is at first legitimately peripheral but that increases gradually
in engagement and complexity’.
Rogoff, B., Turkanis, C. G. and Bartlett, L. (eds.) (2001)
Learning Together: Children and Adults in a School
Community, New York: Oxford University Press. 250 + x
pages. Arising out of the collaboration of Barbara Rogoff
(who had worked with Jean Lave) with two teachers at an
innovative school in Salt Lake City, this book explores how
they were able to develop an approach to schooling based
around the principle that learning ‘occurs through
interested participation with other learners’.
Etienne Wenger (1999) Communities of Practice. Learning,
meaning and identity, Cambridge: Cambridge University
Press. 318 + xv pages. Extended discussion of the concept of
community of practice and how it might be approached
within organizational development and education.
Allee, V. (2000) ‘Knowledge networks and communities of
learning’, OD Practitioner 32( 4),
Accessed December 30, 2002.
Bandura, A. (1977) Social Learning Theory, Englewood Cliffs,
NJ: Prentice Hall.
Carr, W. and Kemmis, S. (1986) Becoming Critical.
Education, knowledge and action research, Lewes: Falmer.
Gardner, H. (1993) Intelligence Reframed. Multiple
intelligences for the 21st century, New York: Basic Books.
Grundy, S. (1987) Curriculum: Product or praxis, Lewes:
Lave, J. (1982). A comparative approach to educational
forms and learning processes. Anthropology and Education
Quarterly, 13(2): 181-187
Lave, Jean (1988). Cognition in practice: mind, mathematics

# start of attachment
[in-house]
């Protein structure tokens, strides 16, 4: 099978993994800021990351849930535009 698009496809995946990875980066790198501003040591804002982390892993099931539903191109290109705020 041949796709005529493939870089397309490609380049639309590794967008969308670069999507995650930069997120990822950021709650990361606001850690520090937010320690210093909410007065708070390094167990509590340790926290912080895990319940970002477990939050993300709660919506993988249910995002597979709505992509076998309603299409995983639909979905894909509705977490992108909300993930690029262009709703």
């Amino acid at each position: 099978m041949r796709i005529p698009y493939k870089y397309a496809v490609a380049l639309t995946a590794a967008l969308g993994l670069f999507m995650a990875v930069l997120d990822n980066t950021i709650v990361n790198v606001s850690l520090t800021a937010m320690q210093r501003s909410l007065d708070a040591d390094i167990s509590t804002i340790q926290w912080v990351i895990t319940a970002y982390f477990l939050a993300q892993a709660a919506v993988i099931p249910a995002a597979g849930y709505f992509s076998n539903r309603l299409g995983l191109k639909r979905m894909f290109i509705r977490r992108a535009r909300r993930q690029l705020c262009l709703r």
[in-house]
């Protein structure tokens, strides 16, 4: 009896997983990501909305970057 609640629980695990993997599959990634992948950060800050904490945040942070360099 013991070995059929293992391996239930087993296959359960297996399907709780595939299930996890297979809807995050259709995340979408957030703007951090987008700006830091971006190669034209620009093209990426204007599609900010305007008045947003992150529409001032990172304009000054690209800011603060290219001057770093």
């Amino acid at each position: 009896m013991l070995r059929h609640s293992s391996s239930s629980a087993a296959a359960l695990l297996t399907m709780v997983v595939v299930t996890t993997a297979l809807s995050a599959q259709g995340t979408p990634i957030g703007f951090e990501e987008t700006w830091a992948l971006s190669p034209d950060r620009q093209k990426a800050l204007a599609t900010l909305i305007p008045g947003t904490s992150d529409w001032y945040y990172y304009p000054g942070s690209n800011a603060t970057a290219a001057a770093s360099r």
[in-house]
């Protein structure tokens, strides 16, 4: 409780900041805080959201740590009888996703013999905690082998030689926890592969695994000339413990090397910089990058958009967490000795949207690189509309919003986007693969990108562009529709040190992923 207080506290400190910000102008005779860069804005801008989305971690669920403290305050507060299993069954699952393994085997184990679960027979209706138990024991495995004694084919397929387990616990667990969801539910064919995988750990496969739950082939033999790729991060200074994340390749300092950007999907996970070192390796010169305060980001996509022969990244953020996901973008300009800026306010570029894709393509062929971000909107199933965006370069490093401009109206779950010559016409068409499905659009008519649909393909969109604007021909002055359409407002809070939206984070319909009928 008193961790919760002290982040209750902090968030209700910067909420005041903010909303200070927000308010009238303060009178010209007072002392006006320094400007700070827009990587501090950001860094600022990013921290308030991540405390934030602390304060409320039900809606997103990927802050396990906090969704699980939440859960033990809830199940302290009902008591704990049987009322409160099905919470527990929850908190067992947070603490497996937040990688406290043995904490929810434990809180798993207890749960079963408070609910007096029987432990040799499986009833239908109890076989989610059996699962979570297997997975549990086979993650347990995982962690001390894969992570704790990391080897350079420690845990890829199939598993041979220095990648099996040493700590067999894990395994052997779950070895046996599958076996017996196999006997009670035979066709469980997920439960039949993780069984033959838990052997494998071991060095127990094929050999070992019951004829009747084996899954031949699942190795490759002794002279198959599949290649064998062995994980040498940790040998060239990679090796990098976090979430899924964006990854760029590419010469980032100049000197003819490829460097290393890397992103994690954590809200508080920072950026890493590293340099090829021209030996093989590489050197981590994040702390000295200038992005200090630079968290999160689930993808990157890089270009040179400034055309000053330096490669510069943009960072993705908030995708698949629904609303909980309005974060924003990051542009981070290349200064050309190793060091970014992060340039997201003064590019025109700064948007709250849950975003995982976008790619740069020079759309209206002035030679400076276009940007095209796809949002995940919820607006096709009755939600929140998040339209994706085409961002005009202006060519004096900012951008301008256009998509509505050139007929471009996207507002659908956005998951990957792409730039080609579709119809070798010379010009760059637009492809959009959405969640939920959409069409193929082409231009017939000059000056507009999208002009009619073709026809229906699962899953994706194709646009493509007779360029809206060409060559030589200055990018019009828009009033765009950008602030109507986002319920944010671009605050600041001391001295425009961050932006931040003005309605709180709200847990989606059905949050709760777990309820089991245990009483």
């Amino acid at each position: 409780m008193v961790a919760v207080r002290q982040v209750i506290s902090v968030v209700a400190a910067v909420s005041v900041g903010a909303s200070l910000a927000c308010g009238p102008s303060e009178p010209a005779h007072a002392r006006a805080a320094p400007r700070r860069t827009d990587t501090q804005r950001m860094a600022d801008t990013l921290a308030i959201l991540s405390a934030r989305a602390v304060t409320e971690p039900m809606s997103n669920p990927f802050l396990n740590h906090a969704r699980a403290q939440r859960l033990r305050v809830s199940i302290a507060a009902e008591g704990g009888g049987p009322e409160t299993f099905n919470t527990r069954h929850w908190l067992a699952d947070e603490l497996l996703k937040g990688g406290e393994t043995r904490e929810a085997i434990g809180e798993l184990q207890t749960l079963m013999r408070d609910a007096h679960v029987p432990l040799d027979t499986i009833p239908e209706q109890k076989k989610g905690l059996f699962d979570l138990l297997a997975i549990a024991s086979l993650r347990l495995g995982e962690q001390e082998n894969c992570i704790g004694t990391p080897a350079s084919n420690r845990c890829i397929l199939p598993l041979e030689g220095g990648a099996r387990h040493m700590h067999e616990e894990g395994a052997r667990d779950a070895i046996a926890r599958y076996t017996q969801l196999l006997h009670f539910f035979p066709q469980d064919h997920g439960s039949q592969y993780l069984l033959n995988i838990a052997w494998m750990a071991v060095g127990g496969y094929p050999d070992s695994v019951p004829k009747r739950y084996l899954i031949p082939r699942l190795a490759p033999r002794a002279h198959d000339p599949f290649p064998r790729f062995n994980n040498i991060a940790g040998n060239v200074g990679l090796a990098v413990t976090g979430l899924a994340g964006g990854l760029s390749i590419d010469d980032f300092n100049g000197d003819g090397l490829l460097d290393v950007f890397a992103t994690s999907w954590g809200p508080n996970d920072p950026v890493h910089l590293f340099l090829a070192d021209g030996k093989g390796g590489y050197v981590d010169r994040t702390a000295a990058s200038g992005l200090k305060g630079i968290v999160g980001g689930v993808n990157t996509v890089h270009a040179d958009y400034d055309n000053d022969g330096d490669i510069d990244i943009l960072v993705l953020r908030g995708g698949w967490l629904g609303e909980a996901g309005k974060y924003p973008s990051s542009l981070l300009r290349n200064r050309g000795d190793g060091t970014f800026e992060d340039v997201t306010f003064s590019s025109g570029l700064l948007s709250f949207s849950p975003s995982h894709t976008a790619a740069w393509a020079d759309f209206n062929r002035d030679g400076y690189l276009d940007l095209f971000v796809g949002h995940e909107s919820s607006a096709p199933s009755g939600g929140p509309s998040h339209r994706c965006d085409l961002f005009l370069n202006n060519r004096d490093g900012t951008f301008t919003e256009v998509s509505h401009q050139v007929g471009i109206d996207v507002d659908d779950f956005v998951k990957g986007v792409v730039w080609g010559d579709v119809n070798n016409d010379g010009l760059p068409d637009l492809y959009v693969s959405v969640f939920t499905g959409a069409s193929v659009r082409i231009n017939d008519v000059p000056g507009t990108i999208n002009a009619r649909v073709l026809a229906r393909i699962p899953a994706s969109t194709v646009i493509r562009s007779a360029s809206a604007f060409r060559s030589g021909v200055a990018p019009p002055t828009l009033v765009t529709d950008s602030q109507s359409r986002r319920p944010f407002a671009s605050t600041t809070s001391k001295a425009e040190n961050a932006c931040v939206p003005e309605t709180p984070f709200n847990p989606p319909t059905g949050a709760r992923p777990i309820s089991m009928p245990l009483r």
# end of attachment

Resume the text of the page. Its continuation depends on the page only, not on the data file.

and culture in everyday life. New York: Cambridge
Lave, Jean ‘Teaching, as learning, in practice’, Mind, Culture,
and Activity (3)3: 149-164
Lave, Jean (forthcoming) Changing Practice: The Politics of
Learning and Everyday Life
Lave, Jean and Chaiklin, Seth (eds.) (1993) Understanding
Practice: Perspectives on Activity and Context, Cambridge:
University of Cambridge Press.
Lesser, E. L. and Storck, J. (2001) ‘Communities of practice
and organizational performance’, IBM Systems Journal
Accessed December 30, 2002.
Merriam, S. and Caffarella (1991, 1998) Learning in
Adulthood. A comprehensive guide, San Francisco: Jossey-
Murphy, P. (ed.) (1999) Learners, Learning and Assessment,
London: Paul Chapman. See, also, Leach, J. and Moon, B.
(eds.) (1999) Learners and Pedagogy, London: Paul
Chapman. 280 + viii pages; and McCormick, R. and Paetcher,
C. (eds.) (1999) Learning and Knowledge, London: Paul
Chapman. 254 + xiv pages.
Ramsden, P. (1992) Learning to Teach in Higher Education,
Rogoff, Barbara and Lave, Jean (eds.) (1984) Everyday
Cognition: Its Development in Social Context. Cambridge
Mass.: Harvard University Press.
Salomon, G. (ed.) (1993) Distributed Cognitions.
Psychological and educational considerations, Cambridge:
Cambridge University Press.
Smith, M. K. (1999) ‘The social/situational orientation to
learning’, the encyclopedia of informal education,
Tennant, M. (1988, 1997) Psychology and Adult Learning,
Tennant, M. and Pogson, P. (1995) Learning and Change in
the Adult Years. A developmental perspective, San
Wenger, Etienne (1998) ‘Communities of Practice. Learning
as a social system’, Systems Thinker, http://www.co-i-
December 30, 2002.
Wenger, Etienne (c 2007) ‘Communities of practice. A brief
introduction’. Communities of practice
[http://www.ewenger.com/theory/. Accessed January 14,
Wenger, Etienne and Richard McDermott, and William
Snyder (2002) Cultivating communities of practice: a guide
to managing knowledge. Cambridge, Mass.: Harvard
Business School Press.
Etienne Wenger’s homepage: has some material on
communities of practice.
Communities of Practice discussion group: maintained by
John Smith at Yahoo.
Acknowledgements: The picture ‘Community of practice’ is
taken from sonson’s photosream at Flickr
reproduced under a Creative Commons Attribution-Non-
Commercial-No Derivative Works 2.0 Generic Licence.
How to cite this article: Smith, M. K. (2003, 2009) ‘Jean
Lave, Etienne Wenger and communities of practice’, the
encyclopedia of informal education,
© Mark K. Smith 2003, 2009